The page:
Japan Bishops Deliver Prayers and Relief After Earthquakes Leave 180,000 Homeless

Landslides have cut off access to some remote villages, and aftershocks continue to be felt from two powerful quakes that struck the Japanese island of Kyushu on Friday.

A rescue team tries to save victims after a 6.4 magnitude earthquake hit Kumamoto, Japan, April 16, 2016.
A rescue team tries to save victims after a 6.4 magnitude earthquake hit Kumamoto, Japan, April 16, 2016. (photo: Taro Karibe/Getty Images.)

FUKUOKA, Japan — Japan's Catholic bishops are coordinating efforts to help the thousands of people affected by the two earthquakes which struck the city of Kumamoto on the southwestern island of Kyushu last week.

A 7.3 magnitude quake hit Kumamoto, nearly 70 miles south of Fukuoka, on April 16, following a 6.4 magnitude earthquake on April 14. At least 41 persons were killed, and thousands wounded. Some 180,000 have been rendered homeless, according to the BBC.

“We thought the damage was contained in the small area of Mashiki town,” Bishop Tarcisio Isao Kikuchi of Niigata told CNA April 16, “but this morning's quake caused damage in a much wider area, including the neighboring Ohita prefecture.”

Bishop Kikuchi is head of Caritas Japan, the national bishops' social action arm, which is assisting in rescue and relief efforts on Kyushu. He conveyed the prayers and solidarity of all the Japanese bishops and stated their appreciation for the prayers and aid sent from around the world.

Bishop Dominic Ryoji Miyahara of Fukuoka on Saturday called an emergency meeting of diocesan officials to discuss how to mobilize relief efforts for the earthquake's victims.

He has appealed for donations to the diocese for relief and rehabilitation needs, and has sent the director of the diocesan branch of Caritas to assess the situation. One Catholic school was damaged in the quake, but no other serious damage has been reported at other Catholic institutions.

It is “very hard for the victim[s] to lose their homes where mornings and nights are still chilly,” Bishop Miyahara said in an appeal for support.

“I'm praying for those who suffer great damage from this earthquake and we, [the] Diocese of Fukuoka are with you in your pains and sorrows. We ask your prayers for the victim[s] and people in these areas for them to have comfort and enough strength to go through this situation and for them to have quick recovery from this damage.”

Bishop Kikuchi explained to CNA that the affected area is “largely mountainous, and thus difficult for volunteers to access.” Landslides have cut off some remote villages, and roads, bridges, and tunnels have all been damaged.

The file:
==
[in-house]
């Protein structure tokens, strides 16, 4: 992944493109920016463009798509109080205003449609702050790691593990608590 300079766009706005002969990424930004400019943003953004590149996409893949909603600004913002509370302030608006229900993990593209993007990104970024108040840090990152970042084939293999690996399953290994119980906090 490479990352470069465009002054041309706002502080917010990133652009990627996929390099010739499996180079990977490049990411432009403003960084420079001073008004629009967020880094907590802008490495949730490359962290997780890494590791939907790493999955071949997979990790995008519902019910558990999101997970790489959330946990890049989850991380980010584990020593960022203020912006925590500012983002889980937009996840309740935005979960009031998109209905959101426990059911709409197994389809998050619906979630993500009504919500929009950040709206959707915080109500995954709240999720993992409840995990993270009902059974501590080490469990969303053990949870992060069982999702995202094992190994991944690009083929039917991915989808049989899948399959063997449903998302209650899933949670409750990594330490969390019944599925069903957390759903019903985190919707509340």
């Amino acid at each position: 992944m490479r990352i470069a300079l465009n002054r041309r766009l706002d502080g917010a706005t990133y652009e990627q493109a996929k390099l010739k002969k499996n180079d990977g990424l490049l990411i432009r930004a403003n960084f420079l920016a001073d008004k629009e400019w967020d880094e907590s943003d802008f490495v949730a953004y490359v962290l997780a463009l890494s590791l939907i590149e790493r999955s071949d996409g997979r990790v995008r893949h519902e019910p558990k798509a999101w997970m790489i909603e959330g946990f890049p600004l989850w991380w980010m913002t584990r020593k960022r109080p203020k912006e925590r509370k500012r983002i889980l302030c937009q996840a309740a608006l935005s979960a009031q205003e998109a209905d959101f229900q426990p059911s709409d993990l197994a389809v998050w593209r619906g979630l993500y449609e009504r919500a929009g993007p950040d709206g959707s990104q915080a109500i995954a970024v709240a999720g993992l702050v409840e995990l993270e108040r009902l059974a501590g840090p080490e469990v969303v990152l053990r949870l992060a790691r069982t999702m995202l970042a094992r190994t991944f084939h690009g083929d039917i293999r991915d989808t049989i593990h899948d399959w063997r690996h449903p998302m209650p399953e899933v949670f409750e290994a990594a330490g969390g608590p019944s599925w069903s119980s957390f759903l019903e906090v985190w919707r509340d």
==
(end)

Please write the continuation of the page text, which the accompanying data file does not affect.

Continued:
Some communications are cut off, and electricity and water supplies have been affected. Aftershocks were continuing through at least to Sunday.

Bishop Kikuchi said that it is rare for such a powerful earthquake to hit Japan, particularly Kyushu. Quakes of a similar magnitude were recorded in 1995 in Kobe, in 2004 in Niigata, and in 2011 in Tohoku.

As messages and prayers flooded social media for the earthquake victims, Catholics in Thailand also expressed their prayers.  

Father Joseph Thammarat Ruanngam, chancellor of the Diocese of Chanthaburi, told CNA that his community “expresses its heartfelt condolences following the devastating earthquake and stands united in prayer with the affected people of Japan.”

Representing the Holy Spirit that descended “like a dove” and hovered over Jesus when he was baptized.

Bishop Burbidge: The Pandemic is Our ‘Pentecost Moment’

This “21st century Pentecost moment” brought on by the pandemic, Bishop Michael Burbidge said, has underscored the need for good communication in the Church across all forms of media, in order to invite people into the fullness of the Gospel.

Cistercian Father Thomas Esposito says of discerning one’s college choice, ‘There has to be something that tugs at you and makes you want to investigate it further. And then the personal encounter comes in the form of a visit or a chat with a student or alumnus who communicates with the same enthusiasm or energy about the place. And then that love of a place can be a seed which germinates in your own heart through prayer.’

Choose a College With a Discerning Mind and Heart

Cistercian Father Thomas Esposito, assistant professor of theology at the University of Dallas (UD) and subprior (and former vocations director) of the Cistercian Abbey of Our Lady of Dallas, drew from his experience as both a student and now monastic religious to help those discerning understand the parallels between religious and college discernment.

Representing the Holy Spirit that descended “like a dove” and hovered over Jesus when he was baptized.

Bishop Burbidge: The Pandemic is Our ‘Pentecost Moment’

This “21st century Pentecost moment” brought on by the pandemic, Bishop Michael Burbidge said, has underscored the need for good communication in the Church across all forms of media, in order to invite people into the fullness of the Gospel.